Cantonese Vocabulary
Verbs 3

The verbs section is arranged differently than the other vocabulary lessons on this site.  Instead of arranging words in terms of a theme, they will be arranged according to the type of object which they take.

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Verb+VP

The following verbs take a Verb Phrase as their objects.  They can be considered helping verbs, or auxiliaries.  When they do not take an object, they act as the main verbs of the sentence and their object is understood from previous context.

/ho/ yih

can

可以

**

/nang/ gau

able to

能夠

**

/wuih/

will

**

Verb + S

The following verbs always take a sentence as their objects.  If they appear without an object, a sentence from the previous context must be understood as its object.

\ji\ dou

know

知道

**

\yihng\ waih

think/suppose

認為

**

Verb + NP/VP

The following verbs take either a Noun Phrase or a Verb Phrase as their objects.  In some cases, the type of object the verb takes can alter its meaning.  If one of the following verbs does not have an object in a sentence, there is probably an understood object in the previous context.  The first selection is the verb by itself or with a default object, the second and third are the verb and an NP object, and the fourth and fifth selections are the verb and a VP object.

hohk

to study

def

jeun beih

to prepare

準備

io

\leih\

to come

**

ngoi

to love

 

-sik-

know how

**

/waan/

to play

**

Verb + VP/S

The following verbs take either a Verb Phrase or a Sentence as their objects.  If they appear without an object, a sentence or action from the previous context must be understood as its object.  The first selection is the verb by itself or with a default object, the second and third are the verb and an VP object, and the fourth and fifth selections are the verb and a sentence object.

gok -dak-

to feel

覺得

**

/seung/

want

**
 

Notes

IO- This verb can take an Indirect Object
RC- Can take a resultative complement in place of an object
Def- The first choice in the box is the verb's default object

/ho/ yih functions almost exactly like the English word "can" (with the exception that it does not become a noun meaning a cylindrical aluminum container).  It can mean "able", as in "can you get up?" It can mean "willing", as in "can you pass me the salt?"  It can mean "have permission", as in "can you come out and play?"

/nang/ and /nang/ gau function almost exactly the same in Cantonese.  They can take the same objects.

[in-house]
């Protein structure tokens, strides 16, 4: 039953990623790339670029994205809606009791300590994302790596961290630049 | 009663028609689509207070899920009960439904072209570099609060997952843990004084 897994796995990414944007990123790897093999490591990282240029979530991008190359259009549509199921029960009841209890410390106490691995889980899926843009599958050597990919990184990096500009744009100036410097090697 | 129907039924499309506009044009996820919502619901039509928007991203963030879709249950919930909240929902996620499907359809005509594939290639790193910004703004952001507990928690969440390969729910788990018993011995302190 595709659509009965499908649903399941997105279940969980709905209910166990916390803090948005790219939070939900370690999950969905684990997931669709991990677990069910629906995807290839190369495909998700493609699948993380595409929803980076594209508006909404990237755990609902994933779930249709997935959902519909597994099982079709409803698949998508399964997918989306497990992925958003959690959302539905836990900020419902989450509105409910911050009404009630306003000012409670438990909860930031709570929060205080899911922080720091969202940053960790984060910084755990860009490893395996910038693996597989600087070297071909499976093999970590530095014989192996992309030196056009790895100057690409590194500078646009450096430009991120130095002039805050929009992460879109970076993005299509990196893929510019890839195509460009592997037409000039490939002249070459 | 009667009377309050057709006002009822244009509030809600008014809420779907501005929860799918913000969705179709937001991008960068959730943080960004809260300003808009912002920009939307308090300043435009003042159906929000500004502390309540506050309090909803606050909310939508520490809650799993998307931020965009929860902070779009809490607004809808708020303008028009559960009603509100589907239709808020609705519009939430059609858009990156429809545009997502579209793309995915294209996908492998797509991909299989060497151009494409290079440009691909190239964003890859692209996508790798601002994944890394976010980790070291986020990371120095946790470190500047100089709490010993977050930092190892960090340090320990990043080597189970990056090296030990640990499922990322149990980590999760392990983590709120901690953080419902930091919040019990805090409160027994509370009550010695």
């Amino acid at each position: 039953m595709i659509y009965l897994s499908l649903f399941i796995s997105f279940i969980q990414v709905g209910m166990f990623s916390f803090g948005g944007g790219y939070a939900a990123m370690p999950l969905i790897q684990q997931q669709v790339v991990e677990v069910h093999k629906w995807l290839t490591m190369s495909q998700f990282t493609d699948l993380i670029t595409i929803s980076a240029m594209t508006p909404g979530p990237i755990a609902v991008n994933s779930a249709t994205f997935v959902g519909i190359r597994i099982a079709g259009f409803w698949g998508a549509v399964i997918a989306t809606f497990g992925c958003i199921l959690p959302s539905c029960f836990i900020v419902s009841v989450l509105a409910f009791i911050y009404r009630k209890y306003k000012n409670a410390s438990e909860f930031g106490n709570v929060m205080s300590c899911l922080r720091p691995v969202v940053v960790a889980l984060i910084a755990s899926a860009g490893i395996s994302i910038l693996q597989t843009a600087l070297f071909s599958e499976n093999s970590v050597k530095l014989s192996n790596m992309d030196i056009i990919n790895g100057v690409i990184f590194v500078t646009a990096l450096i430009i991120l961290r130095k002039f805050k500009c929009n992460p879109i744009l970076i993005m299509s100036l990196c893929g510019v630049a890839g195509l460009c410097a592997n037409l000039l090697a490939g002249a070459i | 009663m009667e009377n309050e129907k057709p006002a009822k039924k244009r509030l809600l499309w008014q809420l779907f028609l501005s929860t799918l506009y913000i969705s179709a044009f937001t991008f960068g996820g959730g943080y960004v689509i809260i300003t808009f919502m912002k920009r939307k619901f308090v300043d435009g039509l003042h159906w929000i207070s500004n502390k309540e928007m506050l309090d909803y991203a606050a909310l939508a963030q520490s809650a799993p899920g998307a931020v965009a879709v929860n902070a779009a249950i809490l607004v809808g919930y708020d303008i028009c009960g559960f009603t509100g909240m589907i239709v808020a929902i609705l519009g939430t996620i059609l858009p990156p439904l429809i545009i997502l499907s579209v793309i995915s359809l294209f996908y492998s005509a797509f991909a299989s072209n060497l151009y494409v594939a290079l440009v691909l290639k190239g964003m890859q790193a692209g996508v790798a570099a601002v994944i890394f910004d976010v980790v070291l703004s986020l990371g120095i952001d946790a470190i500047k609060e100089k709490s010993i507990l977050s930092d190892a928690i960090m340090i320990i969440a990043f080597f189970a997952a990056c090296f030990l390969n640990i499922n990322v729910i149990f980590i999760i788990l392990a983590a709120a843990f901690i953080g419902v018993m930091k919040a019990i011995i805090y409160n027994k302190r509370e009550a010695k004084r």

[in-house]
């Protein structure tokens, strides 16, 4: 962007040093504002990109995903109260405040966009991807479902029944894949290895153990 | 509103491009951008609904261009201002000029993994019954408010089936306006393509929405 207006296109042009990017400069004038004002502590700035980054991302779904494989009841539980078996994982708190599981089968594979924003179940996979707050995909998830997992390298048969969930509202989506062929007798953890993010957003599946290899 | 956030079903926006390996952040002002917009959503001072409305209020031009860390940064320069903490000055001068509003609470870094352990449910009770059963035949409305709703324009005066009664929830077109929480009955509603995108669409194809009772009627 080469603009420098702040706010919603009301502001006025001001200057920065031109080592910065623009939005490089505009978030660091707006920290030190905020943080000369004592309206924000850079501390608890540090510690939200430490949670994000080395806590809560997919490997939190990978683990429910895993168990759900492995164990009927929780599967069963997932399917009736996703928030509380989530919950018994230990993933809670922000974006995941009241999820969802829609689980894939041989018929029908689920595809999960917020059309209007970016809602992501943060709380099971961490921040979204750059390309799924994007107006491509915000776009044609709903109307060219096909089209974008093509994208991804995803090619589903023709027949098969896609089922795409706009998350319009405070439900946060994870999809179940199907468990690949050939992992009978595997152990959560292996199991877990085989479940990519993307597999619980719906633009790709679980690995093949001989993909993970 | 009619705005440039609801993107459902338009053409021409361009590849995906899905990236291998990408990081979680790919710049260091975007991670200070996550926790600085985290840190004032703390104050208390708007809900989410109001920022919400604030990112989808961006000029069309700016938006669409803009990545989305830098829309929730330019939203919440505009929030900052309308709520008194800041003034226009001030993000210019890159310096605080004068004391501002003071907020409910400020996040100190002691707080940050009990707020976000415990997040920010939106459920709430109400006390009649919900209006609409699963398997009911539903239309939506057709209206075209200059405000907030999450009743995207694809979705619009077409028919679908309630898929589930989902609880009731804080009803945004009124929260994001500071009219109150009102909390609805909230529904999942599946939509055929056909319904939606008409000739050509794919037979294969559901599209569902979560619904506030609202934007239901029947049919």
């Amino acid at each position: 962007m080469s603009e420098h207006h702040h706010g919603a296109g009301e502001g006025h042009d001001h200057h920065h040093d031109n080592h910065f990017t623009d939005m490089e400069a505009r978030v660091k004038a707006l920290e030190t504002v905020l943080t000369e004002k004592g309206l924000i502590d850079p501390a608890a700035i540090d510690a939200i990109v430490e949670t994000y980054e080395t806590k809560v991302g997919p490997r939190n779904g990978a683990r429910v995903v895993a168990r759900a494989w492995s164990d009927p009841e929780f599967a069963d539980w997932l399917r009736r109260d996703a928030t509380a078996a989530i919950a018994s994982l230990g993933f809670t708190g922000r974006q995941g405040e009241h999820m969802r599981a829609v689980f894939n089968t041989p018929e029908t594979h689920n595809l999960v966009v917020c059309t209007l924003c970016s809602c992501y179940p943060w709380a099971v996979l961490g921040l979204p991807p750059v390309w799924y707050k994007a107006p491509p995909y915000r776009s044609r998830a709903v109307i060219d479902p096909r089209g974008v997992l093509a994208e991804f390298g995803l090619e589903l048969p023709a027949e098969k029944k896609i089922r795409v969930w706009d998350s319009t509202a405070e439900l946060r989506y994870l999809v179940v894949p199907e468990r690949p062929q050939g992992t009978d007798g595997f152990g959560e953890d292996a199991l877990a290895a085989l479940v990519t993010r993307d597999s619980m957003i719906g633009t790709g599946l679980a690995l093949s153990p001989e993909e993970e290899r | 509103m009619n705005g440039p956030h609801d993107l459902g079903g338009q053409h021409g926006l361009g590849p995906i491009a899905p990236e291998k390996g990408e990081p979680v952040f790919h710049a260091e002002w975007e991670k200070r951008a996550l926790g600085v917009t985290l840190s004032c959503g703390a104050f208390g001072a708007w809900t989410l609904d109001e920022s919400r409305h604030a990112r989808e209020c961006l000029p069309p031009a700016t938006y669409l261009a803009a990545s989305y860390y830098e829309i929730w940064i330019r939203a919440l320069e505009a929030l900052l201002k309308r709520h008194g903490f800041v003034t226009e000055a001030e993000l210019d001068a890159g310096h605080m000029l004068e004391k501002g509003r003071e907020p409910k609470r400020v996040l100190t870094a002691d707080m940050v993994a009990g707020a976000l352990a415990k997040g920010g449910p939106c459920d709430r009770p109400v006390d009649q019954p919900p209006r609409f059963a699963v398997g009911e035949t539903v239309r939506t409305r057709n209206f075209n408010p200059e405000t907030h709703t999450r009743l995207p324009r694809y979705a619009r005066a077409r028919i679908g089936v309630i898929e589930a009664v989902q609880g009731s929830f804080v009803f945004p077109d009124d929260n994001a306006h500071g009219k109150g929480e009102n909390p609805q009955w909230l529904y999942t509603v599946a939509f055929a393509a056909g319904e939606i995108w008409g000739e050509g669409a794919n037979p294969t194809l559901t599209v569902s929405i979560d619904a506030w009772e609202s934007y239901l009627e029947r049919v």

/wuih/ acts much like the English word "will".  It indicates future action or intent.  In written Chinese, however, it also has the meaning of "able to", but not in oral Cantonese.

\ji\ dou refers to factual knowledge rather than procedural ability.  In most cases it contrasts in meaning with -sik-\ji\ dou is often abbreviated with just \ji\.

\yihng\ waih means to think something, but has the connotation of supposition and is often used when explaining erroneous thinking.

hohk is a special case in that it can take "jaahp" as its object and become compound verb that takes the same object that hohk alone would take.  So, instead of "hohk \sou\ hohk" (learn math) or "hohk /da/ -bo-" (learn to play ball), you could say "hohk jaahp \sou\ hohk" or "hohk jaahp /da/ -bo-" and it would mean the same thing.  But to simply say "to learn" you would add jaahp as the default.

jeun beih does not need an object, even understood from context, although it generally does take one.  When taking a noun phrase, it will often take VP as a direct object explaining what the preparation is for.  These NP/VP combinations taken separately may form a grammatical sentence, but the meaning is changed from the original and so the sentence is not an object of the verb jeun beih.

\leih\ is also a resultative complement, opposite in meaning as heui

/waan/ when followed by a VP means that the action being done is not taken seriously, or is done for fun.  For example, in the example "/waan/ /da/ \gung\", this would mean a person who does not need to work who takes a job because he or she wants to, or a person who takes a job but doesn't really care if he or she loses it.

gok -dak- can mean either "to feel" or "to think" (like, 'I feel we need some time apart').  Note that gok -dak- takes only Functive Verbs as the VP.  In English these would be adjectives, but in Cantonese they act very much like verbs.

/seung/ means "to want to do something" and does not refer to wanting a noun.  Contrast it with "/seung/ yiu" and "yiu".  It also has a second meaning "to miss" (as in, 'I miss you very much').  When it has this meaning, it takes an NP instead of a VP/S.


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